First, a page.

Amina Khayyam: Not directly but our connection is Jaf Shah who is London’s executive director of Acid Violence Survivors Trust International. When we first presented A Thousand Faces at the Cockpit Theatre in London, it was during the Domestic Violence Awareness project. They had invited Jaf to come and talk so it was an amazing and eye opening time for us. He talked about how the charity started, about the history of violence against women, statistics and more. Because it happens mainly in developing countries where there are very different rules, it’s much harder to get justice or take someone to court. One of the things the charity is trying to do is to make it harder to actually buy acid and we want to bring elements of reality into A Thousand Faces and hopefully raise money in the future. I work regularly at sheltered homes, with communities and run workshops around the subject and I’m keen to do more.

What do you hope to achieve with this production?

Amina Khayyam: I want people to feel disturbed about the extent of the problem. We think it’s just happening in the developing countries but it’s also on our doorsteps here in the UK. In the show we have one actor because I want people to also see the situation from the male point of view and what makes them do it.

About Kathak dance

Kathak is fundamentally a storytelling form that traces its origins to the nomadic bards of ancient northern India, known as Kathakaars or storytellers. Its form today contains traces of temple and ritual dances, and the influence of the bhakti movement. There are three major gharanas (or schools) of Kathak from which performers generally draw their lineage: the gharanas of Jaipur, Lucknow and Varanasi, each developed from the respective courts of Rajput, Oudh and Varanasi. Today, in the UK, Kathak is undergoing another transformation, as result of its meeting with British culture. It has absorbed, as well as confronted, much of its political and cultural baggage, creating a unique gharana in its own right. Artists such as Nahid Siddique, Sonia Sabri and Akram Khan have helped push kathak to a new audience base in this country.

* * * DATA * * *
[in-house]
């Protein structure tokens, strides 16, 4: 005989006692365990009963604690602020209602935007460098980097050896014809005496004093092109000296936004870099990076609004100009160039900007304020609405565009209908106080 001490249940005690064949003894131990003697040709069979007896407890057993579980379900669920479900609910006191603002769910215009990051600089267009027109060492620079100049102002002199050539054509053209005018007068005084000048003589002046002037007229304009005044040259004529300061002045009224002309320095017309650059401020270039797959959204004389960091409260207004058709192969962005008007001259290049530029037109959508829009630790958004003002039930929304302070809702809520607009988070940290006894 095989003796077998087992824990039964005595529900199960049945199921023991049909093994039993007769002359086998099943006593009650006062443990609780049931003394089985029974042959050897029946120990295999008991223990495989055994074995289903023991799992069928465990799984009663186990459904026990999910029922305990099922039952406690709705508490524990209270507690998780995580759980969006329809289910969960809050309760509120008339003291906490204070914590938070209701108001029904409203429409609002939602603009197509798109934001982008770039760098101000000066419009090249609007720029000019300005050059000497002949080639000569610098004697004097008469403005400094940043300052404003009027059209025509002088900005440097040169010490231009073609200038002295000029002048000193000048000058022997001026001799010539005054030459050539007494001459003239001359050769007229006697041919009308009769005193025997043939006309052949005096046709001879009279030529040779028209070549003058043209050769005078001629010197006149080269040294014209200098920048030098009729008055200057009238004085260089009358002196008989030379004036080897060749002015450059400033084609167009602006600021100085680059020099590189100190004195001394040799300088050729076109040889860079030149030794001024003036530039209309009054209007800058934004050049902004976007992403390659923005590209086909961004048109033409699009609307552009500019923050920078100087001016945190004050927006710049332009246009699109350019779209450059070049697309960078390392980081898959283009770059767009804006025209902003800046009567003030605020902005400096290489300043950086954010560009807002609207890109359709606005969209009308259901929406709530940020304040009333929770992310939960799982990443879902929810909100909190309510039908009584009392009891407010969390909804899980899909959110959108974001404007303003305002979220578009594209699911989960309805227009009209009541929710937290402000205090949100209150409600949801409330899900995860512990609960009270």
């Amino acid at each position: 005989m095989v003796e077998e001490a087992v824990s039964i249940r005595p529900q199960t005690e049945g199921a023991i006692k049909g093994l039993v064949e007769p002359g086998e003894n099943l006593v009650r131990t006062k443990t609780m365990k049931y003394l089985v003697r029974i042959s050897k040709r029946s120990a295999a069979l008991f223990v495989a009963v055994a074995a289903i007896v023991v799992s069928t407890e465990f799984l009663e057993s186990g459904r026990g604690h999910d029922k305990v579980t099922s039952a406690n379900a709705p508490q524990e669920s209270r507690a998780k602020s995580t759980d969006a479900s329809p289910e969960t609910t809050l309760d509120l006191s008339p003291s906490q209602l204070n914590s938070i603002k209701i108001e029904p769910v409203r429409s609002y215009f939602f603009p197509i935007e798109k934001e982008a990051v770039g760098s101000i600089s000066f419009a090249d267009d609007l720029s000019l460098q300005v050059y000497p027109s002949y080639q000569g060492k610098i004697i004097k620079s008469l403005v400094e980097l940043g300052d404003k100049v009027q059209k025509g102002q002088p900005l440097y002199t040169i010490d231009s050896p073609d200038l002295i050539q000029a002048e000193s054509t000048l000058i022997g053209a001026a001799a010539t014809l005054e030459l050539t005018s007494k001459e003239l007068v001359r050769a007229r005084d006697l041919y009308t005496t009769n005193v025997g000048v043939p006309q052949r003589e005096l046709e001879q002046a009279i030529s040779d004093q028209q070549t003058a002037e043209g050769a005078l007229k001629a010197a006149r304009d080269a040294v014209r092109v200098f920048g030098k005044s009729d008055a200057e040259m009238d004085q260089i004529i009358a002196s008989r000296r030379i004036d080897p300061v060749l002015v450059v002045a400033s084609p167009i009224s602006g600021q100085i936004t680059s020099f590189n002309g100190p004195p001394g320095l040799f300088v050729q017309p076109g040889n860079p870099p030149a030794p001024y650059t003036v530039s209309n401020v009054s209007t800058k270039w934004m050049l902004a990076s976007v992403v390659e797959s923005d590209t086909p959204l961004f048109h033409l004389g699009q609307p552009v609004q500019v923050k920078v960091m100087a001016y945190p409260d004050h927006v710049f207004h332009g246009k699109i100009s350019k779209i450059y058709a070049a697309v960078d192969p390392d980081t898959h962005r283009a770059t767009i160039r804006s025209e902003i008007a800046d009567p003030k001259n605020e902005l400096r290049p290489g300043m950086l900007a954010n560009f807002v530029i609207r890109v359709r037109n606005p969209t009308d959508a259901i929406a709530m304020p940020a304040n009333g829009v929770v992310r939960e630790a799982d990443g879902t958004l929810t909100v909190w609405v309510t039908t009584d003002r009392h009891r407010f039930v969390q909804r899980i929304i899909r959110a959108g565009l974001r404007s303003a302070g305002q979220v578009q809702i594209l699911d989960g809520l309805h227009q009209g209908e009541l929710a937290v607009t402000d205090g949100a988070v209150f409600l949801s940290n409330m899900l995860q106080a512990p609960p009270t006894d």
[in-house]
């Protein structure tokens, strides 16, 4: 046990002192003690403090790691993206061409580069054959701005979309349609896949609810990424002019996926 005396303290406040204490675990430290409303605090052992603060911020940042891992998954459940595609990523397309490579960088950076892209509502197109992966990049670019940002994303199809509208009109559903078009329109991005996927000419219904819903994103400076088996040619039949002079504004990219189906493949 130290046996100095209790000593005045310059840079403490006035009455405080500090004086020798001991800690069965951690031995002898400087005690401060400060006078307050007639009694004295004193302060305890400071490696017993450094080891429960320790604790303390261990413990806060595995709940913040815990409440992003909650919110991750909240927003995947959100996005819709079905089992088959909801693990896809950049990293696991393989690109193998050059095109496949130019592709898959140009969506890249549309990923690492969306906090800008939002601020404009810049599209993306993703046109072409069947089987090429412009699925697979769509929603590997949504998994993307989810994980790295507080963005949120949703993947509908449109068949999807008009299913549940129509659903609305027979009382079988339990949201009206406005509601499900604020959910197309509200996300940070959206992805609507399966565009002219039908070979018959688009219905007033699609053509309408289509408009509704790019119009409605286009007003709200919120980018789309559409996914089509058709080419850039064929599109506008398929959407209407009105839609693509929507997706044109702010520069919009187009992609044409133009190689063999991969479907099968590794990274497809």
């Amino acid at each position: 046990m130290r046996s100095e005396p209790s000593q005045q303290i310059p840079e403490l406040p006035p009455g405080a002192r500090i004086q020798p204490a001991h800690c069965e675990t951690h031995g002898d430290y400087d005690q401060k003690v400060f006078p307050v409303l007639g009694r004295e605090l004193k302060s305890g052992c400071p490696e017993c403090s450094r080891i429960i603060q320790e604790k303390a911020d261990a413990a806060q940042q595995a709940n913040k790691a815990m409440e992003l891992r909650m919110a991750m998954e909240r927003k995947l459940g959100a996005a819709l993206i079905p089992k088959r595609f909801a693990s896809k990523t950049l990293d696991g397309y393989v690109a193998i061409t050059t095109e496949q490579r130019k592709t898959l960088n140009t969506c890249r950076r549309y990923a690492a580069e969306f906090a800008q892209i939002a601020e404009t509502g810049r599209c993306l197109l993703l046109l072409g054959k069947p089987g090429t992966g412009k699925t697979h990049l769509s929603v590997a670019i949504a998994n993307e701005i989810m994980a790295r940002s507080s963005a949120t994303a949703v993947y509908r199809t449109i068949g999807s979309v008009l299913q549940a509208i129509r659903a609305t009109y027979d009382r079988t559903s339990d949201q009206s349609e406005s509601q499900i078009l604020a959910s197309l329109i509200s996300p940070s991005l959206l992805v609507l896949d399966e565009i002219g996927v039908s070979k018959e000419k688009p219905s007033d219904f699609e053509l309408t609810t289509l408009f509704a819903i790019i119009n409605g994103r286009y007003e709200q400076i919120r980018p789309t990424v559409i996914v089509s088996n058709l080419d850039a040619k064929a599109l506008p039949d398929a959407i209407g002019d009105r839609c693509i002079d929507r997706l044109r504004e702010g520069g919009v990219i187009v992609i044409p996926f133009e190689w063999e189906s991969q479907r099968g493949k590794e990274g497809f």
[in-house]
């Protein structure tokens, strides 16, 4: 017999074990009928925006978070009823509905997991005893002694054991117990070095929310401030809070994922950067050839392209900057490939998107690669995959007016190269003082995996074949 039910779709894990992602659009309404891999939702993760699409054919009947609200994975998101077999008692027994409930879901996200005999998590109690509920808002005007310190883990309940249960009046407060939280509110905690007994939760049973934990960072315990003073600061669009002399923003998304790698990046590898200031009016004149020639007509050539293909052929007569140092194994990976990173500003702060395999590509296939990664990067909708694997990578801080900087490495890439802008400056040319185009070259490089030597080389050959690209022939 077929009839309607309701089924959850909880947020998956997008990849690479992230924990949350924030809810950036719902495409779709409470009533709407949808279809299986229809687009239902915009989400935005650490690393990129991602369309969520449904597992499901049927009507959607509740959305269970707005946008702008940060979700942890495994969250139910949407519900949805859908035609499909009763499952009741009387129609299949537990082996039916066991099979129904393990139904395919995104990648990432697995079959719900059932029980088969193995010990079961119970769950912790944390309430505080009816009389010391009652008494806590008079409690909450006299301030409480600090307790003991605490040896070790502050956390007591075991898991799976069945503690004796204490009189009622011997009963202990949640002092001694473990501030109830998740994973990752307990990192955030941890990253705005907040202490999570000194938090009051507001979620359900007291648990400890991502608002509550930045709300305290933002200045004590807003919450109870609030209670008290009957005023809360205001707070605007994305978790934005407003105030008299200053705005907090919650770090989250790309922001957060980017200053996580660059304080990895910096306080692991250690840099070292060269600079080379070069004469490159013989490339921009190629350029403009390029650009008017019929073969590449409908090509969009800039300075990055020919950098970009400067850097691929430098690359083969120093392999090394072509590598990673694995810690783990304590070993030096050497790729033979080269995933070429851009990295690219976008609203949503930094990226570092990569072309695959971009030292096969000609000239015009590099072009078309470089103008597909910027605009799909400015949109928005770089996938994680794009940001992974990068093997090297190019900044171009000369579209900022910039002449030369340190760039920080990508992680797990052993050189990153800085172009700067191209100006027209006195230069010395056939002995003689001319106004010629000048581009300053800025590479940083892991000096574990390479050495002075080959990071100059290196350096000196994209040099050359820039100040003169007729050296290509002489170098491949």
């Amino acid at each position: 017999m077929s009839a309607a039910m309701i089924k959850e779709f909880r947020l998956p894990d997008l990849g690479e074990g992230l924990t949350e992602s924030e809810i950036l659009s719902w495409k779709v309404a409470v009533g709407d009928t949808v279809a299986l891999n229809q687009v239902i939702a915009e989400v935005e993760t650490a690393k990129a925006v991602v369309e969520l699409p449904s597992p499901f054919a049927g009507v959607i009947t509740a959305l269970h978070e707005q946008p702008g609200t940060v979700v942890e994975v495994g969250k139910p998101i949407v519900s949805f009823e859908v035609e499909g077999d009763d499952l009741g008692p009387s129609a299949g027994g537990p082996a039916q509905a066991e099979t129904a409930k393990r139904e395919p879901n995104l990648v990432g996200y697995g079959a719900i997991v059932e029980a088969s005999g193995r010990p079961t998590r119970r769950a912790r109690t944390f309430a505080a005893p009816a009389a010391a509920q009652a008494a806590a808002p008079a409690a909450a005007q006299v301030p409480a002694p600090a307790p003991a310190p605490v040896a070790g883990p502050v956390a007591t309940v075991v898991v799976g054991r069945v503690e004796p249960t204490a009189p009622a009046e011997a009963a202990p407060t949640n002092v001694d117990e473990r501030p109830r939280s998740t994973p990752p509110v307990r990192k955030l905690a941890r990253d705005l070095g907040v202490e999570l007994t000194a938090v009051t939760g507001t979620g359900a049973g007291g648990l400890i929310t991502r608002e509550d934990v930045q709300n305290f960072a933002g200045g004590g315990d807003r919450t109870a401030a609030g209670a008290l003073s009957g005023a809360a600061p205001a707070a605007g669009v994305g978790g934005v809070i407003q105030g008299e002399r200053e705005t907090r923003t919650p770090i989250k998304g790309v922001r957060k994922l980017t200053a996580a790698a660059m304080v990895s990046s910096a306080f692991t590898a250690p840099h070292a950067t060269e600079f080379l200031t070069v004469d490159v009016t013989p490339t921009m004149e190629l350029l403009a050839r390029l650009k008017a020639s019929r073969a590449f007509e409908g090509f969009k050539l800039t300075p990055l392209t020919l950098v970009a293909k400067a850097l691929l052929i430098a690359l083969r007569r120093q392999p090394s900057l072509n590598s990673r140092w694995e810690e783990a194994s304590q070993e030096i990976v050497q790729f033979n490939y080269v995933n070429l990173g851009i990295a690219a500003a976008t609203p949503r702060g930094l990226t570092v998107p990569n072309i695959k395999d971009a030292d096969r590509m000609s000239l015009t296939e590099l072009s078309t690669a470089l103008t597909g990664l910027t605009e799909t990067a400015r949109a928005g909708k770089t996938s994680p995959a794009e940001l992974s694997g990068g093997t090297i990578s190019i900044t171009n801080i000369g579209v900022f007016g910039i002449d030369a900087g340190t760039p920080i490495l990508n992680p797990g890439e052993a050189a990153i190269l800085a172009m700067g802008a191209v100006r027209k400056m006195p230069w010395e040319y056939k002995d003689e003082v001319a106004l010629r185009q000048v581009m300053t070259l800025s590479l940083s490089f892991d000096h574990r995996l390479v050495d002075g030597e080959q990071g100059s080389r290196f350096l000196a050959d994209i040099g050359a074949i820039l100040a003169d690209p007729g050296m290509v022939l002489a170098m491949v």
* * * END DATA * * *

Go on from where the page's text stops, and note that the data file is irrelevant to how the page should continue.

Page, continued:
About Amina Khayyam Dance Company

Amina Khayyam Dance Company (AKDC) is a touring company that uses Kathak as the core narrative in making new work; adding to it other media and forms such as theatre, live art, and technology. Led by Amina Khayyam, the Company treats Kathak as a contemporary form, transcending any ‘classical’ or ‘modern’ precepts to its approach and using the dance form’s unique vocabulary to tell new and urgent stories of global importance. AKDC is particularly concerned with issues that affect marginalised women – not just from the mainstream but from within their own communities.

About Amina Khayyam

Born in Sylhet, Bangladesh, Amina trained in Kathak in the UK, initially with Alpana Sengupta, and later from one of Kathak’s finest exponent Sushmita Ghosh, under whose guidance she made her professional debut In 2001 at the Purcell Room, Southbank Centre. Her performance ranges from classical Kathak, in which, she has received high accolades for her Abhinaya, to multi-media performances such as the principle performer in the Akademi/South Bank’s outdoor spectacle Escapade and in International Arts’ and Forum for Laboratory Theatres of Manipuri’s production of Macbeth-Stage of Blood on the River Thames.

She has toured extensively both nationally and internationally with several companies including Sonia Sabri, and has worked with reputable dance choreographers such as Nahid Siddiqui, Kumudini Lakhia, Darshan Singh Bhuller, Filip Van Huffel, Jonathan Lunn etc.: Amina’s own choreography is fast gaining critical stature. She makes new work using Kathak as the main core of a piece, but uses cross-form mediums in her narrative. In Laal Shaari, which was selected for ROH2 Firsts, she used live art approaches to controversially subvert the Kathak form. That creative approach was also evident and used in her last pure form piece — ONE, commissioned by the Musee du quai Branly, Paris.

Photo: Tahmina Begum.